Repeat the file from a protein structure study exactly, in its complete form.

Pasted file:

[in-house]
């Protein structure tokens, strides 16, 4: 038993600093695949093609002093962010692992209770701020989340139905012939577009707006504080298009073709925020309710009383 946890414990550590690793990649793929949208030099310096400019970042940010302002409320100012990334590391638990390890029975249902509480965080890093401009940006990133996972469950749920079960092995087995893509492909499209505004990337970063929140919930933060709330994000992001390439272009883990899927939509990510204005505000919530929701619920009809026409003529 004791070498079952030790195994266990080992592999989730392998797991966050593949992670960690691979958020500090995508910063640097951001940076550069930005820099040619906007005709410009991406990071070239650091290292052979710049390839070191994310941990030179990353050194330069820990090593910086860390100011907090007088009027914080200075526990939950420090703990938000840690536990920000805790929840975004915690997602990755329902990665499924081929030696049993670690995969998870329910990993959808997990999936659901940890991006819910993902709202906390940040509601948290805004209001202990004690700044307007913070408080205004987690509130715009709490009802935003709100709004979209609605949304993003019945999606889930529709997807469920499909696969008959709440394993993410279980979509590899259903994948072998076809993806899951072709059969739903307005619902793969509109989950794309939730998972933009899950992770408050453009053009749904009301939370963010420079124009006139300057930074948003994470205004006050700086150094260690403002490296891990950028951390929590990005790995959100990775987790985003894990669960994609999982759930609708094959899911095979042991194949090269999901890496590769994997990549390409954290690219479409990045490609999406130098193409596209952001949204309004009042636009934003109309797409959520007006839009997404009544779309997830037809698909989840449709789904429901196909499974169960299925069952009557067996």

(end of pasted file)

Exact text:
[in-house]
């Protein structure tokens, strides 16, 4: 038993600093695949093609002093962010692992209770701020989340139905012939577009707006504080298009073709925020309710009383 946890414990550590690793990649793929949208030099310096400019970042940010302002409320100012990334590391638990390890029975249902509480965080890093401009940006990133996972469950749920079960092995087995893509492909499209505004990337970063929140919930933060709330994000992001390439272009883990899927939509990510204005505000919530929701619920009809026409003529 004791070498079952030790195994266990080992592999989730392998797991966050593949992670960690691979958020500090995508910063640097951001940076550069930005820099040619906007005709410009991406990071070239650091290292052979710049390839070191994310941990030179990353050194330069820990090593910086860390100011907090007088009027914080200075526990939950420090703990938000840690536990920000805790929840975004915690997602990755329902990665499924081929030696049993670690995969998870329910990993959808997990999936659901940890991006819910993902709202906390940040509601948290805004209001202990004690700044307007913070408080205004987690509130715009709490009802935003709100709004979209609605949304993003019945999606889930529709997807469920499909696969008959709440394993993410279980979509590899259903994948072998076809993806899951072709059969739903307005619902793969509109989950794309939730998972933009899950992770408050453009053009749904009301939370963010420079124009006139300057930074948003994470205004006050700086150094260690403002490296891990950028951390929590990005790995959100990775987790985003894990669960994609999982759930609708094959899911095979042991194949090269999901890496590769994997990549390409954290690219479409990045490609999406130098193409596209952001949204309004009042636009934003109309797409959520007006839009997404009544779309997830037809698909989840449709789904429901196909499974169960299925069952009557067996």